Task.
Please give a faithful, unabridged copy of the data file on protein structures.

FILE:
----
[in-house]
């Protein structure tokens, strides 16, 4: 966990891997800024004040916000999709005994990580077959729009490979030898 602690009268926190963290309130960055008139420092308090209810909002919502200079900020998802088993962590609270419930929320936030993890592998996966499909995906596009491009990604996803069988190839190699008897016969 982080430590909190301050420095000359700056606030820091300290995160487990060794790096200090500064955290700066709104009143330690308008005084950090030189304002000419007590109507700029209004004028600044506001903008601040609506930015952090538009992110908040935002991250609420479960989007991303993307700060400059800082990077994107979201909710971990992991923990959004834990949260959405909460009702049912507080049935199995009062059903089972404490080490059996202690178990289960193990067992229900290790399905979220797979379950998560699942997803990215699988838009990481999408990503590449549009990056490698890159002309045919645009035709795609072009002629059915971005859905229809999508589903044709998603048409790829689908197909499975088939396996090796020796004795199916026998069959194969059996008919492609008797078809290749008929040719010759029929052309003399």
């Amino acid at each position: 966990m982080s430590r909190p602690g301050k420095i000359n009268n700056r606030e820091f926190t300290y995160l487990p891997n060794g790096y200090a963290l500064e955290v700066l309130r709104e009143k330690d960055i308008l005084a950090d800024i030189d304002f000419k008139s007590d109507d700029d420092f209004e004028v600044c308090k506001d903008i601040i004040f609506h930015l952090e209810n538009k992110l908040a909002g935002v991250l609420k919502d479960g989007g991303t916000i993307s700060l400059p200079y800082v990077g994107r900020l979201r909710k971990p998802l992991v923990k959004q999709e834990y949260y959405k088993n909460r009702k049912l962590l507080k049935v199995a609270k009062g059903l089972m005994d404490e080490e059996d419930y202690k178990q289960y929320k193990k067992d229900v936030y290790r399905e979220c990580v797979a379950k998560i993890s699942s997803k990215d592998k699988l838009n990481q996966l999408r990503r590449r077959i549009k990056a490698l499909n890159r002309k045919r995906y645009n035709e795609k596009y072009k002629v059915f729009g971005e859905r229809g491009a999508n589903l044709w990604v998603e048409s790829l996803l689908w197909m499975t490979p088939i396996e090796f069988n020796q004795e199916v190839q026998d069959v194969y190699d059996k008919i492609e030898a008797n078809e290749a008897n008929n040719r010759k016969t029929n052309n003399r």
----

[in-house]
């Protein structure tokens, strides 16, 4: 966990891997800024004040916000999709005994990580077959729009490979030898 602690009268926190963290309130960055008139420092308090209810909002919502200079900020998802088993962590609270419930929320936030993890592998996966499909995906596009491009990604996803069988190839190699008897016969 982080430590909190301050420095000359700056606030820091300290995160487990060794790096200090500064955290700066709104009143330690308008005084950090030189304002000419007590109507700029209004004028600044506001903008601040609506930015952090538009992110908040935002991250609420479960989007991303993307700060400059800082990077994107979201909710971990992991923990959004834990949260959405909460009702049912507080049935199995009062059903089972404490080490059996202690178990289960193990067992229900290790399905979220797979379950998560699942997803990215699988838009990481999408990503590449549009990056490698890159002309045919645009035709795609072009002629059915971005859905229809999508589903044709998603048409790829689908197909499975088939396996090796020796004795199916026998069959194969059996008919492609008797078809290749008929040719010759029929052309003399």
């Amino acid at each position: 966990m982080s430590r909190p602690g301050k420095i000359n009268n700056r606030e820091f926190t300290y995160l487990p891997n060794g790096y200090a963290l500064e955290v700066l309130r709104e009143k330690d960055i308008l005084a950090d800024i030189d304002f000419k008139s007590d109507d700029d420092f209004e004028v600044c308090k506001d903008i601040i004040f609506h930015l952090e209810n538009k992110l908040a909002g935002v991250l609420k919502d479960g989007g991303t916000i993307s700060l400059p200079y800082v990077g994107r900020l979201r909710k971990p998802l992991v923990k959004q999709e834990y949260y959405k088993n909460r009702k049912l962590l507080k049935v199995a609270k009062g059903l089972m005994d404490e080490e059996d419930y202690k178990q289960y929320k193990k067992d229900v936030y290790r399905e979220c990580v797979a379950k998560i993890s699942s997803k990215d592998k699988l838009n990481q996966l999408r990503r590449r077959i549009k990056a490698l499909n890159r002309k045919r995906y645009n035709e795609k596009y072009k002629v059915f729009g971005e859905r229809g491009a999508n589903l044709w990604v998603e048409s790829l996803l689908w197909m499975t490979p088939i396996e090796f069988n020796q004795e199916v190839q026998d069959v194969y190699d059996k008919i492609e030898a008797n078809e290749a008897n008929n040719r010759k016969t029929n052309n003399r």